First Drip (1/08/15): Colorado NAACP bombed, GOP fights to narrow insurance coverage law, more

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An improvised explosive device was detonated against the exterior wall of a building housing the Colorado Springs chapter of the NAACP on Tuesday, officials said. The explosion knocked items off the office walls but no one was injured. The FBI and authorities have a suspect in the crime. Jesse Paul of the Denver Post writes: “According to the the FBI, officials are seeking a ‘potential person of interest,’ described as a balding white male, about 40 years old."

Today the House is expected to easily pass a Republican-led measure to increase the number of hours employees have to work to qualify for employer-provided health insurance. The White House, however, threatened Wednesday to veto the bill. Currently the Affordable Care Act, President Barack Obama's signature health care reform law, requires large employers to provide health insurance for full-time employees, but changed the definition of full-time from the traditional 40 hours a week to 30 hours a week so that more people could be covered.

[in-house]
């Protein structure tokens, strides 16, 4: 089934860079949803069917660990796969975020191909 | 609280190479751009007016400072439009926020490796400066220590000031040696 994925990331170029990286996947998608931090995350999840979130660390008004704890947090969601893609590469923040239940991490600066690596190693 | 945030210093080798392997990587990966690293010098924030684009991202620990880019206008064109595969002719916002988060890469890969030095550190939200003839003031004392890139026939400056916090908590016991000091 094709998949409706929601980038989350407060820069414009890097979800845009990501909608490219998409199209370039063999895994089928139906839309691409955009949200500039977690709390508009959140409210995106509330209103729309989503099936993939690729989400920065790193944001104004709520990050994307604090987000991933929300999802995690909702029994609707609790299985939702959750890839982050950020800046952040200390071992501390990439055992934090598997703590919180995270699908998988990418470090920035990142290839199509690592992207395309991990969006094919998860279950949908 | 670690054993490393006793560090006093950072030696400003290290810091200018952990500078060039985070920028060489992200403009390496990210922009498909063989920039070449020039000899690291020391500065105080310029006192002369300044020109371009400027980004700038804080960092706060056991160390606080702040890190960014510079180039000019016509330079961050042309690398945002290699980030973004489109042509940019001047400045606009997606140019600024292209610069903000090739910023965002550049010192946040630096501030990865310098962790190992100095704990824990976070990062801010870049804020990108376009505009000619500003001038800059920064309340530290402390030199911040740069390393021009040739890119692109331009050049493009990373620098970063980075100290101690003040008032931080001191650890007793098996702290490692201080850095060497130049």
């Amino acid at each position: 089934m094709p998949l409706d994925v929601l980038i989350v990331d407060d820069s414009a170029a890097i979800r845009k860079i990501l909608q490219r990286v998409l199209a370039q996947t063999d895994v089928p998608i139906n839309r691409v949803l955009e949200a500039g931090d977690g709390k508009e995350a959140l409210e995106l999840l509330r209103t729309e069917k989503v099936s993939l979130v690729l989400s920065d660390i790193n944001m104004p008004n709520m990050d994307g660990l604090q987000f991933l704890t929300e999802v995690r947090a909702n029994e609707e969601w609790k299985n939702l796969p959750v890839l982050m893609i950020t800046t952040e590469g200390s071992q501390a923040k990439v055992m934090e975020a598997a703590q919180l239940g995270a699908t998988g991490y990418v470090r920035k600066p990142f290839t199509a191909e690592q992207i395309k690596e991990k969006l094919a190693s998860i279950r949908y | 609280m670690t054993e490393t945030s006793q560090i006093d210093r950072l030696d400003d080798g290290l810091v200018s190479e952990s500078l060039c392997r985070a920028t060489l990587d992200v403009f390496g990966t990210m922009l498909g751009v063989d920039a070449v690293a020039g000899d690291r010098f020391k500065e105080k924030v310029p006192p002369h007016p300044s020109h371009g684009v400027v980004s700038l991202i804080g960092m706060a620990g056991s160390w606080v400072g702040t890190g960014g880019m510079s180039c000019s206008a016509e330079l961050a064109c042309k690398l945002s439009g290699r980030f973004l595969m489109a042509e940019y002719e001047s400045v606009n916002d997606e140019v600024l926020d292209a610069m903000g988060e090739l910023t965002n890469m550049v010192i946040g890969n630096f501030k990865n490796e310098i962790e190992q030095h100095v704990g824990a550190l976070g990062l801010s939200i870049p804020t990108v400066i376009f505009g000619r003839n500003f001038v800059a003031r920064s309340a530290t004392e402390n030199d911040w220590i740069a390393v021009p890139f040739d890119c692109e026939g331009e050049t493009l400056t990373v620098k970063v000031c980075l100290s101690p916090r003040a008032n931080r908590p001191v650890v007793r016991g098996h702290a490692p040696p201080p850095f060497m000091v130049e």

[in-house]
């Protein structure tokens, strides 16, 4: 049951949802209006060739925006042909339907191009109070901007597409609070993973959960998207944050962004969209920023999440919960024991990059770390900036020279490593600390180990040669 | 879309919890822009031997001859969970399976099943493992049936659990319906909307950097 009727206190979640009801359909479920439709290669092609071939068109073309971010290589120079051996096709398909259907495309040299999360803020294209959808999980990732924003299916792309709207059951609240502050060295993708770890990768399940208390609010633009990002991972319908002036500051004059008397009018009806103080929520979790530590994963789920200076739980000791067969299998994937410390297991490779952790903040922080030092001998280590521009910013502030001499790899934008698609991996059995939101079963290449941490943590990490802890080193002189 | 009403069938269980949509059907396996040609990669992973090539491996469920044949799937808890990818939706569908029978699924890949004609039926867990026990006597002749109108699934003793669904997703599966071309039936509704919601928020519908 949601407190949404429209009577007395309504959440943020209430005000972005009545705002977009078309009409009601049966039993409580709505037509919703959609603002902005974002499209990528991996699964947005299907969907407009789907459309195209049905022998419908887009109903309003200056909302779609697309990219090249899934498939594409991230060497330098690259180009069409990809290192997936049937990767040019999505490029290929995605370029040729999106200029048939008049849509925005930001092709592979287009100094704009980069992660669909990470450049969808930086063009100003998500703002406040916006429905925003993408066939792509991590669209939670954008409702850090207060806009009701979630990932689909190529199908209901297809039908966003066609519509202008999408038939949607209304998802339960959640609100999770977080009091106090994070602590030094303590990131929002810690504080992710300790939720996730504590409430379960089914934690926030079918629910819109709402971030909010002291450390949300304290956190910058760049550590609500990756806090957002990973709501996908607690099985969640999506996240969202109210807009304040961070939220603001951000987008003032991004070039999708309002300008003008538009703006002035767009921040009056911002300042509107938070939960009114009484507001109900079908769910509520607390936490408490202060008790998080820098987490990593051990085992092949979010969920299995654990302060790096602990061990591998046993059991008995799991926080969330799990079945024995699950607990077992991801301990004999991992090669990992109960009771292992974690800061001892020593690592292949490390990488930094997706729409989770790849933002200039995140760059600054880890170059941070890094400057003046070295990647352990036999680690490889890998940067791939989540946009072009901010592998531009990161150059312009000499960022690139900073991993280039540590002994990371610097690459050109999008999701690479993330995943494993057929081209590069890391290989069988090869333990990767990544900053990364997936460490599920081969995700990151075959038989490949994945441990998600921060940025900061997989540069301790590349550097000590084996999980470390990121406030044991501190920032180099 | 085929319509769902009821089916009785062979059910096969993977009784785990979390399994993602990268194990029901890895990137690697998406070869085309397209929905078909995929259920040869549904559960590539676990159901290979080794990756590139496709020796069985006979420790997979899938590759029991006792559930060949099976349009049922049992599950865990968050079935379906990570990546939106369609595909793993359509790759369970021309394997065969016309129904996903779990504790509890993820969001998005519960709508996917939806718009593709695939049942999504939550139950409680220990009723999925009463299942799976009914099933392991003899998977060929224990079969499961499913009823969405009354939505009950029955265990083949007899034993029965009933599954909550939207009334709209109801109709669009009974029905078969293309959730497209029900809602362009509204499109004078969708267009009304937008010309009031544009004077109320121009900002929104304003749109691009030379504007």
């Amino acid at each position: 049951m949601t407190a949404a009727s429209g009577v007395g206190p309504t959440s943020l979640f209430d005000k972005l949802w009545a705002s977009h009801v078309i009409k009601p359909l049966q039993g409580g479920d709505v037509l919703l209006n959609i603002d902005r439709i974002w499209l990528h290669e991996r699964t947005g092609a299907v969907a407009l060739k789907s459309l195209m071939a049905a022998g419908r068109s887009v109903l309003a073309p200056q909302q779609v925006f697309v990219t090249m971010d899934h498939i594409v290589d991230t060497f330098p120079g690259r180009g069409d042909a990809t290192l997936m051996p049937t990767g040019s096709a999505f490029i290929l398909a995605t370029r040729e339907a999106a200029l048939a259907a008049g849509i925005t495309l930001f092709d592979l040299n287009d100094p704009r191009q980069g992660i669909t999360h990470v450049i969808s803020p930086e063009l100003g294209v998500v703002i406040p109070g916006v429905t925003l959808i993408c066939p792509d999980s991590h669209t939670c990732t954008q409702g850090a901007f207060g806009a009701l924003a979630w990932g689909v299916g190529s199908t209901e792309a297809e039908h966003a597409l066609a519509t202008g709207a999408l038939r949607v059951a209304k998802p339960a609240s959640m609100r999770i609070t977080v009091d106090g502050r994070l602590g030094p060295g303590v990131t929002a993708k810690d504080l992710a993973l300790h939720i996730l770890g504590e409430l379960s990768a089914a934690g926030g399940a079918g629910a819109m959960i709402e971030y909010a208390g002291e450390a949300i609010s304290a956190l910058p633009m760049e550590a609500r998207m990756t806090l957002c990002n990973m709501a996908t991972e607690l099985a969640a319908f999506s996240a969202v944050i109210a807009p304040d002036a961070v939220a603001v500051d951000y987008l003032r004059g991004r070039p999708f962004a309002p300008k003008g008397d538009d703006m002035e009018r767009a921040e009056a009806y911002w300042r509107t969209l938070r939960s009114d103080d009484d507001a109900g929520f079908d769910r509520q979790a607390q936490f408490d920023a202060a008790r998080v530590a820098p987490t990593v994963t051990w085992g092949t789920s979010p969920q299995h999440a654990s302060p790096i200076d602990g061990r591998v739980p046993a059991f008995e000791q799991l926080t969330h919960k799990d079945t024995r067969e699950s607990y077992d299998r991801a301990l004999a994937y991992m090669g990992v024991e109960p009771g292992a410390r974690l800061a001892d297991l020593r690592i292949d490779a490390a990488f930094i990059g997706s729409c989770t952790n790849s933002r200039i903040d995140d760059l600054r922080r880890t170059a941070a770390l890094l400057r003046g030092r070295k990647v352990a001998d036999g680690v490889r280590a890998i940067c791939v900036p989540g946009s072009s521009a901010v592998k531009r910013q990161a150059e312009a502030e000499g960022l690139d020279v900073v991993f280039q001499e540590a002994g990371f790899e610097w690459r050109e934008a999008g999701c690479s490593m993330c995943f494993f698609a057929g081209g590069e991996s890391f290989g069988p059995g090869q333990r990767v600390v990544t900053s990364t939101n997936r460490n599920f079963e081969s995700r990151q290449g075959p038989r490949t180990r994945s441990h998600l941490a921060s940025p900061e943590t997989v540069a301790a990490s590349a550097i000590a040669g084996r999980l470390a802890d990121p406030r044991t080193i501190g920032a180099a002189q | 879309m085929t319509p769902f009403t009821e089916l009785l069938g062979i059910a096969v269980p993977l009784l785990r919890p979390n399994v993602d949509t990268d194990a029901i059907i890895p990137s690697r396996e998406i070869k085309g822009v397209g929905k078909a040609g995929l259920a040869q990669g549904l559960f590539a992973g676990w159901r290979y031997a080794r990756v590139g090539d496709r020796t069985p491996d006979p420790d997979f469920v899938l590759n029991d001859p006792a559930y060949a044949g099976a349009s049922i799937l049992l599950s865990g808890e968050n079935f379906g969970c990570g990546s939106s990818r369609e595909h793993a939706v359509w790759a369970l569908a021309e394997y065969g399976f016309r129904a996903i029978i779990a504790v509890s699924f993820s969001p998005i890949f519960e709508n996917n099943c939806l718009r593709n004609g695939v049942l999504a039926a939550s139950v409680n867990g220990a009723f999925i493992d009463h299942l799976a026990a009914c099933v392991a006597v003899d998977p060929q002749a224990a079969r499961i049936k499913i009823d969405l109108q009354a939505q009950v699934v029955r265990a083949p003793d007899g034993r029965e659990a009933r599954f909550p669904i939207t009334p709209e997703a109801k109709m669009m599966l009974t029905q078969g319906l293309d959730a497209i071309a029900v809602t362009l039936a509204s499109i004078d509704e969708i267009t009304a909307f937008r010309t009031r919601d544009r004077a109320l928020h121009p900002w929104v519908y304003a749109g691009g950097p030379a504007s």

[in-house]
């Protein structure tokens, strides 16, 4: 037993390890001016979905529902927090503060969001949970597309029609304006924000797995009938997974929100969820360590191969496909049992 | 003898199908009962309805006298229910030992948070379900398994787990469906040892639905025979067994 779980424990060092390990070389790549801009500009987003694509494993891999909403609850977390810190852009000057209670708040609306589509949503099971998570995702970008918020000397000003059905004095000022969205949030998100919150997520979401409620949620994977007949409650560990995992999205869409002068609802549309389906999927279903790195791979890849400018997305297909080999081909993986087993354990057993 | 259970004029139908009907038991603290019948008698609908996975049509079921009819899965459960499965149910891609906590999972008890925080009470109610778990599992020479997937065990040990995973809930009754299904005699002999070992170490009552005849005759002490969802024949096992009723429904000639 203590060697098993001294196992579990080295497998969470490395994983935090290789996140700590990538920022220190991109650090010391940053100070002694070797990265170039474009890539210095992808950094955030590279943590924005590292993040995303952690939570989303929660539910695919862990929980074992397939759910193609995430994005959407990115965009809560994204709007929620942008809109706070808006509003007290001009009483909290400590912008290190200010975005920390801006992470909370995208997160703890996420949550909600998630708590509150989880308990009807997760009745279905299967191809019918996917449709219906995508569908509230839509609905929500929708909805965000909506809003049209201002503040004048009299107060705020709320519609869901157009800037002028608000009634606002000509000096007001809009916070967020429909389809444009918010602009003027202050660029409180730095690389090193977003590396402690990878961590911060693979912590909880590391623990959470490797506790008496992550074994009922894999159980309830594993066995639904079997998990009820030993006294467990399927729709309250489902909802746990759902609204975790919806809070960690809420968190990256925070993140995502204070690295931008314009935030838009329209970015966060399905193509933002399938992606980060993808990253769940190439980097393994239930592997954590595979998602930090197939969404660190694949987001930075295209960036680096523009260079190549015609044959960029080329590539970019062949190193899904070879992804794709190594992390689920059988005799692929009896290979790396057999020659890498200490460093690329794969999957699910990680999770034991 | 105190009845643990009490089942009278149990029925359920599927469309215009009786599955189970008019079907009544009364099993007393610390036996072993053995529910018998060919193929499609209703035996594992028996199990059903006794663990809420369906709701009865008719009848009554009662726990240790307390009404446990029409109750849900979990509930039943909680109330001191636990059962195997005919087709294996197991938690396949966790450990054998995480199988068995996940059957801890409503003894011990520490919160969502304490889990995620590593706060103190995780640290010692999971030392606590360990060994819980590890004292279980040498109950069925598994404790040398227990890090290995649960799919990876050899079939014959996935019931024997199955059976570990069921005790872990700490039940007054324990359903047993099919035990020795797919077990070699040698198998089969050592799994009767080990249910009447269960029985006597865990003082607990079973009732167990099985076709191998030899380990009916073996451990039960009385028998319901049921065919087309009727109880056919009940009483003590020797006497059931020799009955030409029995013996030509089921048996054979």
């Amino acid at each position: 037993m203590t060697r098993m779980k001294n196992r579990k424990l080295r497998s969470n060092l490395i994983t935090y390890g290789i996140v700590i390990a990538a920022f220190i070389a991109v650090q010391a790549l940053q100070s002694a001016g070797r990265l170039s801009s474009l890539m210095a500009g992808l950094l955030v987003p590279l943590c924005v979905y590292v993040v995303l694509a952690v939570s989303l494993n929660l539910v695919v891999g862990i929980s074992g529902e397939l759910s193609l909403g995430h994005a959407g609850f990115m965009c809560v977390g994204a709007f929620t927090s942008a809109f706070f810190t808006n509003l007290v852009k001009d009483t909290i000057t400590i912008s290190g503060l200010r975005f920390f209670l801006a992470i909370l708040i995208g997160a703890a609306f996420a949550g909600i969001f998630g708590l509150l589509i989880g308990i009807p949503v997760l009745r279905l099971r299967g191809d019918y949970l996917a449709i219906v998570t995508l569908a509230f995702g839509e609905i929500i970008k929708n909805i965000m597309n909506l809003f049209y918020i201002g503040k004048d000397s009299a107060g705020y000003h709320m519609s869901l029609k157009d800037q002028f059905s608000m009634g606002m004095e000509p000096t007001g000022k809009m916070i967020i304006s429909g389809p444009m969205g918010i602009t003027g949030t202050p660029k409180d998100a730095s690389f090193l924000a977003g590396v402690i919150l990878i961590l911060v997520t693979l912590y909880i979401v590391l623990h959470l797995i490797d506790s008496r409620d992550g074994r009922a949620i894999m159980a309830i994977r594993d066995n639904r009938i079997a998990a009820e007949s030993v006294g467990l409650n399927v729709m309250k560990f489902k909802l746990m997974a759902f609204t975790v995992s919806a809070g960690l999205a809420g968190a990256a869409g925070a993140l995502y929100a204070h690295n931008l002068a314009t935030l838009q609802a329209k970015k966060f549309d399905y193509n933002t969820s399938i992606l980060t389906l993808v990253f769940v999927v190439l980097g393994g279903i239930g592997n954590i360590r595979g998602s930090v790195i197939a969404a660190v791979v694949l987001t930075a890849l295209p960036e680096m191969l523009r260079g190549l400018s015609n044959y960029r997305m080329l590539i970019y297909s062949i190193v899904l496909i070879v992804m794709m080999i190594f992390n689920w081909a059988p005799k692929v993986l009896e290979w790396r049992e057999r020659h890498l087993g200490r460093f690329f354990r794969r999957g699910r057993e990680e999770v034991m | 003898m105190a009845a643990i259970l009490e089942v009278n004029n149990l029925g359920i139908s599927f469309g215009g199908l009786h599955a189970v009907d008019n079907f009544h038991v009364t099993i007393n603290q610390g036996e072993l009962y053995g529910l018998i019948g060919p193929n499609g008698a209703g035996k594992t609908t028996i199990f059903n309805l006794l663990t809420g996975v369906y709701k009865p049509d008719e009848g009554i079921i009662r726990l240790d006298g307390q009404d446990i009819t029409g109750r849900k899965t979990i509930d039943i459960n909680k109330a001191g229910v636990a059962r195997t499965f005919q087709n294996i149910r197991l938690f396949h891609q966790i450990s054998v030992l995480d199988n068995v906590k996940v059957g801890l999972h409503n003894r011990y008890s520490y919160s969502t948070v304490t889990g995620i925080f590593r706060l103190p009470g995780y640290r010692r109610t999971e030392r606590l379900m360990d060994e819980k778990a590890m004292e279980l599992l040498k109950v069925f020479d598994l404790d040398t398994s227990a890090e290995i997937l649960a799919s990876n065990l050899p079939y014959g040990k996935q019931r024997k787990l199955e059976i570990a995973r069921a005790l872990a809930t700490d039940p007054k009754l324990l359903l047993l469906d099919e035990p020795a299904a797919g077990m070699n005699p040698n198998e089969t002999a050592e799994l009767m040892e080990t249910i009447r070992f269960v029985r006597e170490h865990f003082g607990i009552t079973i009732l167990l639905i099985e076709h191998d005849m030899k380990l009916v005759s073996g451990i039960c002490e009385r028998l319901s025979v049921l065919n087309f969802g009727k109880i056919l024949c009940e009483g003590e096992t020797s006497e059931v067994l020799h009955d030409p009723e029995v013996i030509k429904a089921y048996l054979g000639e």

Oil giant Shell has agreed to pay a Nigerian fishing community about $83.5 million for the worst oil spill ever suffered in Nigeria. Wednesday's agreement ends a three-year legal battle in Britain over two spills in 2008 that destroyed thousands of acres of mangroves and the fish and shellfish that sustained villagers of the Bodo community in Nigeria's southern Niger Delta. The largest ever out-of-court settlement relating to oil spills in Nigeria is tiny compared with the billions in compensation and fines BP had to pay after the Macondo rig disaster in the Gulf of Mexico in 2010. However, the agreement reached between Shell and the Bodo community "is thought to be one of the largest payouts to an entire community following environmental damage," said the claimants' London lawyers, Leigh Day.

Scientists have discovered, in bacteria that live in dirt, a powerful antibiotic that they say can kill an array of germs. They say it works in a way that makes it unlikely that germs would become resistant to it. It may help solve an urgent global problem: the rise in infections that resist treatment with commonly used drugs, and the lack of new antibiotics to replace ones that no longer work. The new drug, teixobactin, was tested in mice and easily cured severe infections, with no side effects, researchers reported in the journal Nature on Wednesday.

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